Connect with us

Hi, what are you looking for?


Flynn prosecution should end – lawyer makes weak arguments trying to keep baseless case alive

There is an old adage among lawyers: “If the facts are on your side, pound the facts; if the law is on your side, pound the law; if you have neither the facts nor the law, pound the table.”

Michael Flynn
Michael Flynn

[otw_shortcode_dropcap label=”T” font=”Ultra” background_color_class=”otw-no-background” size=”large” border_color_class=”otw-no-border-color”][/otw_shortcode_dropcap]here is an old adage among lawyers: “If the facts are on your side, pound the facts; if the law is on your side, pound the law; if you have neither the facts nor the law, pound the table.”

John Gleeson, the attorney and retired federal judge who was appointed by U.S. District Judge Emmet Sullivan to argue that federal prosecutors should not be permitted to dismiss their case against former National Security Adviser Michael Flynn, is using a sledgehammer to pound paper.

On Wednesday, Gleeson filed a 72-page brief (an oxymoron, to be sure) that was stunningly feeble on both facts and law. To compensate for his anemic arguments, he tortures the reader with overwrought blather that bears little relevance to the main issue at hand.

Perhaps Gleeson was hoping the court would simply weigh his submission on a scale and award him the prize for mindless verbosity.

I don’t recommend reading the document. A root canal sans Novocain would be less painful.

I don’t recommend reading the document. A root canal sans Novocain would be less painful. But the core of Gleeson’s argument can be found on Page 26, where he asserts – without a shred of credible evidence – that “prosecutors have offered pretextual reasons for dismissal,” and “there is clear evidence of gross prosecutorial abuse.”

Gleeson’s inane reasoning is that President Trump has tweeted about the Flynn case, so there must be corruption afoot. Gleeson offers no real proof, of course. But he offers enough innuendo and supposition to fill a dumpster.

Gleeson contends that the “decision to dismiss is based solely on the fact that Flynn is a political ally of Trump” (Page 38). In other words, guilt by association should be good enough to send Flynn to the hoosegow.

Conveniently, Gleeson glosses over the real reasons the Justice Department decided to end the Flynn case: that special counsel prosecutors engaged in egregious misconduct by hiding exculpatory evidence of Flynn’s innocence and that the government “no longer believes it could secure a conviction at trial.”

Flynn has pleaded guilty to lying during an FBI interview about his contacts with Russia’s ambassador to the U.S. However, he recently sought to withdraw the plea and said he is innocent.

The Justice Department asked Judge Sullivan to drop the case against Flynn after the department conducted a comprehensive review and determined that the charges against the retired Army lieutenant general were without legal merit and should never have been brought in the first place.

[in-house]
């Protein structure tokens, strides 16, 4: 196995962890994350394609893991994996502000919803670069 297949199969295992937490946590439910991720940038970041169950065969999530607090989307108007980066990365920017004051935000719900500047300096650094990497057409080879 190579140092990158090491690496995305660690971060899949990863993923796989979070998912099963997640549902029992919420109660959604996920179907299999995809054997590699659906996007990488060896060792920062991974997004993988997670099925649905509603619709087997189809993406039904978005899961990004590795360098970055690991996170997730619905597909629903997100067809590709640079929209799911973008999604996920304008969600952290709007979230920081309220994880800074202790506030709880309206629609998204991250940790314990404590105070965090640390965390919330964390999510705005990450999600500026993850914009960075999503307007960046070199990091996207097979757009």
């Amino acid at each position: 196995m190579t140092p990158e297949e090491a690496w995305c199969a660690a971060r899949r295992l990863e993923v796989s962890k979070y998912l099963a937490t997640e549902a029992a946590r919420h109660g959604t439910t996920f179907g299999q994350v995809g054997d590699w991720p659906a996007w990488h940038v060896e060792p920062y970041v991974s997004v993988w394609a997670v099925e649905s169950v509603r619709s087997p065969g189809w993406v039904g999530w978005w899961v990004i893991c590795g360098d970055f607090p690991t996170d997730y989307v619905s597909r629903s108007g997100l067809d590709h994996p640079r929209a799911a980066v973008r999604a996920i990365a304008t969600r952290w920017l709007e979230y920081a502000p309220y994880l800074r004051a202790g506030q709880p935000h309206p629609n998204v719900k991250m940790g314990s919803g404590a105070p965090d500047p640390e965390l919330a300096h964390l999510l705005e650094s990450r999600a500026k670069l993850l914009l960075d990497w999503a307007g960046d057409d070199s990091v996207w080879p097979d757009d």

Gleeson couldn’t care less. Never mind that the FBI had no legitimate basis to even interview Flynn, but snookered him into a conversation under false pretenses. Forget the fact that the two FBI agents who met with him determined that he was not lying at all and was not an agent of Russia. Those reasons more than justified a dismissal of the case.

There was no basis to believe Flynn committed a crime. Yet, Gleeson repudiates all these facts by cavalierly labeling them “preposterous.”

Much of Gleeson’s 72-page screed is an unconscionable smear of Flynn over his decision to capitulate to a coerced guilty plea. Naturally, the ex-judge ignores how unscrupulous members of Special Counsel Robert Mueller’s team of hyper-partisans threatened to prosecute Flynn’s son under an inflated interpretation of the Foreign Agents Registration Act.

Gleeson calls these “scattershot allegations,” even though the threats that animated the forced plea were deliberately concealed from the trial court.

But Gleeson doesn’t stop there. In addition to declaring that “Flynn’s guilt is plain” (who needs a jury trial?), he argues that the retired three-star general clearly committed perjury by attempting to withdraw his original guilty plea. Gleeson seems oblivious to the established doctrine that a coerced confession is no confession at all. And neither is an involuntary plea.

To Gleeson, following the rule of law is “empty formalism and bureaucratese” (Page 43). The FBI’s nefarious design to get Flynn to lie so he could be prosecuted or fired is not a “cognizable defense,” Gleeson claims.


Since when is evidence that a defendant was set-up and framed by the government not a defense? It is truly frightening that Gleeson once served as a federal prosecutor and, later a judge.

Gleeson is nothing if not a hypocrite. When he was on the bench he issued a memo and order stating that “the government has near-absolute power to extinguish a case that it has brought.” Citing well-established case law, the then-judge maintained that “it is entirely clear that the refusal to prosecute cannot be the subject of judicial review.”

Now Gleeson is arguing against himself. No surprise there.

Neither the facts nor the law are on Gleeson’s side – and he surely knows it. So, like a lawyer with a losing case, he has resorted to pounding the table. No one should pay attention to his contrived noise.